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Richard H. Kirk, "Dasein"

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cover imageThe usually prolific Richard H. Kirk has been unsurprisingly quiet as of late.  Playing shows as Cabaret Voltaire again (which I have conflicted feelings about) and a small reissue campaign via Mute and Die Stadt has been about the extent of his recent activity. Which, admittedly, is odd from a man who used to make up projects just to fill out his own solo compilation albums. So when first hearing about the new material that makes up Dasein being released, I was eager but unsure what to expect. Thankfully, the hiatus has done nothing to deter Kirk, who has put together yet another exceptional work of his own take on electronic music, and one that channels moments from his entire career.


As aforementioned, one thing Kirk has done in recent years is revive the Cabaret Voltaire name for some solo performances, and part of me is unsure why he did not opt to release Dasein under that name.  While I feel conflicted about such a thing (CV has always felt like it should be Kirk and Mallinder together, with or without other members), the sound of this album does call to mind early CV, reframed for modern days and technology.  "Nuclear Cloud," for example, runs a standard electro synth sequence with some added outbursts of noise and squalling guitar, a trademark of those early days of Kirk’s work.  There is a similar sound to "Let's Jack," but with a plethora of noisy sound effects, cut up voices, and wah heavy funk, it more resembles the work of the Bomb Squad than Cabaret Voltaire.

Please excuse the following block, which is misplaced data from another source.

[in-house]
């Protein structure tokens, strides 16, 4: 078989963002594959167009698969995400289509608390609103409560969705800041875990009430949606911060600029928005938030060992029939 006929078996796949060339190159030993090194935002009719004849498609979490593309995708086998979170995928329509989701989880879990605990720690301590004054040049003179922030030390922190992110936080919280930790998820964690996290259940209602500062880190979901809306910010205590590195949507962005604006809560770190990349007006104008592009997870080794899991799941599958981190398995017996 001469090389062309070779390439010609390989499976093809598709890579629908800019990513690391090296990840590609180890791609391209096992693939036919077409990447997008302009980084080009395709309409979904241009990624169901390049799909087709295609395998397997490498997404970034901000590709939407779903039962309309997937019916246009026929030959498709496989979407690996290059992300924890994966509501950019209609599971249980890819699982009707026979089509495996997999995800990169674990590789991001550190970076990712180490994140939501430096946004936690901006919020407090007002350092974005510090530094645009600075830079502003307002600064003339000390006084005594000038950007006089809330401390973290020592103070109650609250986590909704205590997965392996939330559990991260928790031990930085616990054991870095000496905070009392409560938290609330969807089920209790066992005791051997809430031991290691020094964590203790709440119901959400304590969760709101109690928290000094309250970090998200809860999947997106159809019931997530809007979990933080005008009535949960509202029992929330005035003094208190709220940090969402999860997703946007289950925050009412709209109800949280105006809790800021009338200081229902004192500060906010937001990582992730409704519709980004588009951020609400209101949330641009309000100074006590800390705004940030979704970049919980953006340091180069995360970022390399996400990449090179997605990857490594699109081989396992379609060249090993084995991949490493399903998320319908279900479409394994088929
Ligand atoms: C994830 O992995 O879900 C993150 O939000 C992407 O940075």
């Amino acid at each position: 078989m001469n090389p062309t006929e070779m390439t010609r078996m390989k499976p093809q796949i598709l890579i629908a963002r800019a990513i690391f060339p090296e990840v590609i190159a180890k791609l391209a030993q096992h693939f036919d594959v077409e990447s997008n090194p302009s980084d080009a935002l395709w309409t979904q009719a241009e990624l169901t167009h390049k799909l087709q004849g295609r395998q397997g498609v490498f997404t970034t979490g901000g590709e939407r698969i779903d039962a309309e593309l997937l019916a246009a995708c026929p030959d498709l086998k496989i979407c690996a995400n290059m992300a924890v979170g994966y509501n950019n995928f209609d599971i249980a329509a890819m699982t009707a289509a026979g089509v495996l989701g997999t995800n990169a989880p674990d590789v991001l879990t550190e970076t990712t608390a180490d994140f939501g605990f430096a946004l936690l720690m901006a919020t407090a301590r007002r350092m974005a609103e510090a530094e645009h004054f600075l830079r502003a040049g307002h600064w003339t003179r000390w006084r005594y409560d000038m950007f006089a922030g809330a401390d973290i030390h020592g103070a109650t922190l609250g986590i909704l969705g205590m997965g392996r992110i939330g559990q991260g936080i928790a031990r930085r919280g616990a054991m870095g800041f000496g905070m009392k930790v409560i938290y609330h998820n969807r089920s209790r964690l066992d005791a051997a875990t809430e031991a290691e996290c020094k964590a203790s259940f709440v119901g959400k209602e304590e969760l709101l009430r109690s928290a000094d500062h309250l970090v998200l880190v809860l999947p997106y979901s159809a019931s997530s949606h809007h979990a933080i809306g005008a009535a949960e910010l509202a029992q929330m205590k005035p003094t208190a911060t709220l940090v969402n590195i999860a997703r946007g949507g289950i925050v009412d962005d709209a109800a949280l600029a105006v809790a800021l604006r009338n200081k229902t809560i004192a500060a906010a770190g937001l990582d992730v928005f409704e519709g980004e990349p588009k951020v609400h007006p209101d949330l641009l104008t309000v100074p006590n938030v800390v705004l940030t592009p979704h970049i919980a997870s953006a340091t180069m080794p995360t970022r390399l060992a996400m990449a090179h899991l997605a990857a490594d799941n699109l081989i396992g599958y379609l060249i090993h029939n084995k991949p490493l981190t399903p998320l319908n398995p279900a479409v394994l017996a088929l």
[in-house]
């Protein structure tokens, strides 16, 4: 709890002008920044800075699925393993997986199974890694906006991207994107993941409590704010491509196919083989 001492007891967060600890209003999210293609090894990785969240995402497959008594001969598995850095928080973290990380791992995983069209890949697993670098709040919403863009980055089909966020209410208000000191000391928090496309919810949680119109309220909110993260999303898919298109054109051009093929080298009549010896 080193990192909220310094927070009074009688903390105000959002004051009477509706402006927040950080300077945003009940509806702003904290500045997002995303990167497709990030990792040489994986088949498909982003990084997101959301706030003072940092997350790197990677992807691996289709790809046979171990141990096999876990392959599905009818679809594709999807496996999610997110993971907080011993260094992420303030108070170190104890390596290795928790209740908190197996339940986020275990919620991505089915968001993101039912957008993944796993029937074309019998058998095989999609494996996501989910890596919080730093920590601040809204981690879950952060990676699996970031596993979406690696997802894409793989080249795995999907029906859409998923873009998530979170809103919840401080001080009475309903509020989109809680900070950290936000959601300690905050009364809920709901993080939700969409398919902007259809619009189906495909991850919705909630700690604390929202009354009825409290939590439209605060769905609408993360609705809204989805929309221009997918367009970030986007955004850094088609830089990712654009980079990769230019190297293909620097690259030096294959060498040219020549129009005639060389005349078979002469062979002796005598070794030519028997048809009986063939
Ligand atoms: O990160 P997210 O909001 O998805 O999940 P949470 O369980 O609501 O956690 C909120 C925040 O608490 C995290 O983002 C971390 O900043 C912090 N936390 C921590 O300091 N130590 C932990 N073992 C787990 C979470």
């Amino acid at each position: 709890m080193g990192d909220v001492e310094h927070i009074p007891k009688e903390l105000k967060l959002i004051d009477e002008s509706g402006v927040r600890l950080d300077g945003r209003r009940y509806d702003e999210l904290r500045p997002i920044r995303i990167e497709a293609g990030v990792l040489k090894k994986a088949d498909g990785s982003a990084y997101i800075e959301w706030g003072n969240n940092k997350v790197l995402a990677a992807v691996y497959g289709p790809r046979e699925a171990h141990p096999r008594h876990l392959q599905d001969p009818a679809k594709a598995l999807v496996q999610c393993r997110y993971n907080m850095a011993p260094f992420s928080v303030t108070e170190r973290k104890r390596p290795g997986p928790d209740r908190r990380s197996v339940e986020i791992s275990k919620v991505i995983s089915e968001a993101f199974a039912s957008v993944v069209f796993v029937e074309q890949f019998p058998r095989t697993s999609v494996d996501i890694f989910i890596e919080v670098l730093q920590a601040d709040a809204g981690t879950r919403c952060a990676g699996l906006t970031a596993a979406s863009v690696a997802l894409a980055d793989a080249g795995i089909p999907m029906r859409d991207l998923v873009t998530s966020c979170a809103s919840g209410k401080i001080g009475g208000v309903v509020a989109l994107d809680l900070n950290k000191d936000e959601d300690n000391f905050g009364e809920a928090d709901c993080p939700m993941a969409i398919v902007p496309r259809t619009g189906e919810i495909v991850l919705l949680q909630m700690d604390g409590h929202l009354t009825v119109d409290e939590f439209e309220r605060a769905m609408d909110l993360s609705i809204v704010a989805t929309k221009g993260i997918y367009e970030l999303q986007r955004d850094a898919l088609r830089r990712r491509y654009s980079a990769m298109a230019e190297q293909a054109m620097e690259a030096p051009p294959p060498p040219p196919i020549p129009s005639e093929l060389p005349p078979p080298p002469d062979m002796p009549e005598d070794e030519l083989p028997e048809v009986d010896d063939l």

Other songs here feel more in sync with Kirk’s solo output from the 1990s.  "Do It Right Now" structurally feels like an almost disco piece with the synths amplified a bit, but bursts of static, bizarre voice processing (Kirk’s first use of his own voice in over a decade), and some added nearly off beat moments gives it that appropriate amount of improvised looseness that often peppers his work from that period.  The same goes for the disjointed noise and dubby echoes throughout "New Lucifer/The Truth is Bad" that, after the beat slowly comes into focus, becomes a dirty, heavy, pounding bit of sinister electronic music.

There are also a significant number of unique moments that are not as easy to place in his timeline of work, but stand strongly and fit with his body of work nonetheless.  The muffled and rhythms throughout "Lear Jet" become an accompaniment to a massive low end and cut up samples that become wonderfully dramatic and Wagnerian, what Laibach in an alternate reality could have done if they had not become so enamored with doing covers.  These heavy moments are some of the best to be had on Dasein, such as the grimy sequencer that keeps "20 Block Lockdown" on edge from beginning to end.  That dirt stays on the more electro/psychedelic tinged "Radioactive Water", which also features some additional harsh Kirk guitar playing.

Closing on the dark, guitar and FM synth driven "Sub / Antarctic / H₂O," Kirk chooses to end a rhythm heavy record on a beat-less note, which summarizes the mood of this record wonderfully.  Kirk has always injected his work with themes of surveillance, violent politics, and impending doom, all of which are relevant in the present day and becoming more and more so.  Heavy rhythms abound on Dasein, but the mood is not one necessarily conducive to dancing, but maybe the perfect soundtrack for a little bit of doomsday prepping.



Last Updated on Monday, 26 June 2017 10:18  


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